Inmarsat and Deutsche Telekom have successfully completed the first flight trials of satellite and complementary ground network for their European Aviation Network (EAN) service, Inmarsat said. EAN is a dedicated aviation solution to combine space- and ground-based components to deliver high-speed in-flight broadband to airlines. According to Inmarsat, the recent flights demonstrated that EAN meets its design performance in practice, a significant milestone for the project consortium as well as European airlines and their passengers.
The evaluation was conducted by Inmarsat and Deutsche Telekom with partners Cobham, Thales and Nokia. The team used a Cessna 550 Citation 2 provided by the Netherlands Aerospace Center. The aircraft was flown across Germany, Belgium, France and Spain, covering approximately 5,000 km of European airspace to test integration of the Mobile Satellite Services (MSS) and Complementary Ground Component (CGC) terminals. Further flight trials are scheduled over the coming weeks.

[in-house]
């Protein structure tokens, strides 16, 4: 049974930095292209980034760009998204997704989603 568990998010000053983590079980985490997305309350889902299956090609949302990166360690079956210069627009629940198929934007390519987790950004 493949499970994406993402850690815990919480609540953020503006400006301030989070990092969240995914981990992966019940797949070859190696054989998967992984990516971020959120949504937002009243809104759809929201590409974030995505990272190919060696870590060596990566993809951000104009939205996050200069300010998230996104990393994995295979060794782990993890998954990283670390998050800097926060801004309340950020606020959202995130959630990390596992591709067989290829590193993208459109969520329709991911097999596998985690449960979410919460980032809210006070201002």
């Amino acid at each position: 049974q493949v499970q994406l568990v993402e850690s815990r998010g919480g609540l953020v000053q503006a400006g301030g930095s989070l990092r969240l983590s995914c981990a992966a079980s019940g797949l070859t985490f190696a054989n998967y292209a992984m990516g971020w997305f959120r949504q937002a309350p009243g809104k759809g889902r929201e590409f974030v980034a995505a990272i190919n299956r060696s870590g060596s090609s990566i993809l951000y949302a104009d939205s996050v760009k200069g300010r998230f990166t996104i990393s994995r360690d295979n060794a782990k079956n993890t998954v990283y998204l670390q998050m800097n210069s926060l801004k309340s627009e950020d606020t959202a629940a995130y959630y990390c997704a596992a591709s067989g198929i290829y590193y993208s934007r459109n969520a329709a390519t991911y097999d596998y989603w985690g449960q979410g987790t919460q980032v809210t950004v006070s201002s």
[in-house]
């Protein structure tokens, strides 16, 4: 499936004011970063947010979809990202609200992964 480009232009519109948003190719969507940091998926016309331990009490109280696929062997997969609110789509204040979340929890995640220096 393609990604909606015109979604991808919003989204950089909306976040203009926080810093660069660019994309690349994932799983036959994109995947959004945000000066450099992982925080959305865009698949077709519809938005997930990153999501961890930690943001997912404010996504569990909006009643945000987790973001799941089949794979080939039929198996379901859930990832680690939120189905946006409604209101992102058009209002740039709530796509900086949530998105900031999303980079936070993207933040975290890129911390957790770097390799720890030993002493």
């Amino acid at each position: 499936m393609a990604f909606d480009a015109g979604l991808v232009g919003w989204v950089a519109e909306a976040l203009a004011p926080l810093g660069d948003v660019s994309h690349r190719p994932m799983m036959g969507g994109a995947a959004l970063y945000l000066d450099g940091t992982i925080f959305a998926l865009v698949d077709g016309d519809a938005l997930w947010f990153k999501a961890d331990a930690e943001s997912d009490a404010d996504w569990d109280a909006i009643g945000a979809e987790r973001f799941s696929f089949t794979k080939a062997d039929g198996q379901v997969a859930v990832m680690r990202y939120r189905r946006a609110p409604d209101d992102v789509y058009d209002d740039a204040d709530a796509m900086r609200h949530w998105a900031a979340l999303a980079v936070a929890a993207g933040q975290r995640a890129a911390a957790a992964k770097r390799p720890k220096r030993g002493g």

“These flight trials, together with the recent news that Ofcom in the U.K. is the latest European regulator to authorize the ground-based stations as part of the EAN, moves the project a step closer to commencing commercial service with our launch customer, which we expect to take place in the first half of 2018,” said Inmarsat Aviation President Philip Balaam. “This will be a game-changer for the airline market, offering passengers a new gold standard in resilient and scalable in-flight broadband, with unmatched high capacity, and low-latency performance.”
Inmarsat’s EAN satellite, EANsat, which completed its in-orbit tests last month after its Arianespace launch, works with a complementary network of around 300 LTE-based ground stations operated by Deutsche Telekom, using an Advanced Integrated Services Manager (AISM) platform. International Airlines Group (IAG), which includes airline brands such as British Airways, Iberia, Aer Lingus and Vueling, is the launch customer for the new service.
This article was originally reported by Via Satellite, an Avionics sister publication. It has been edited.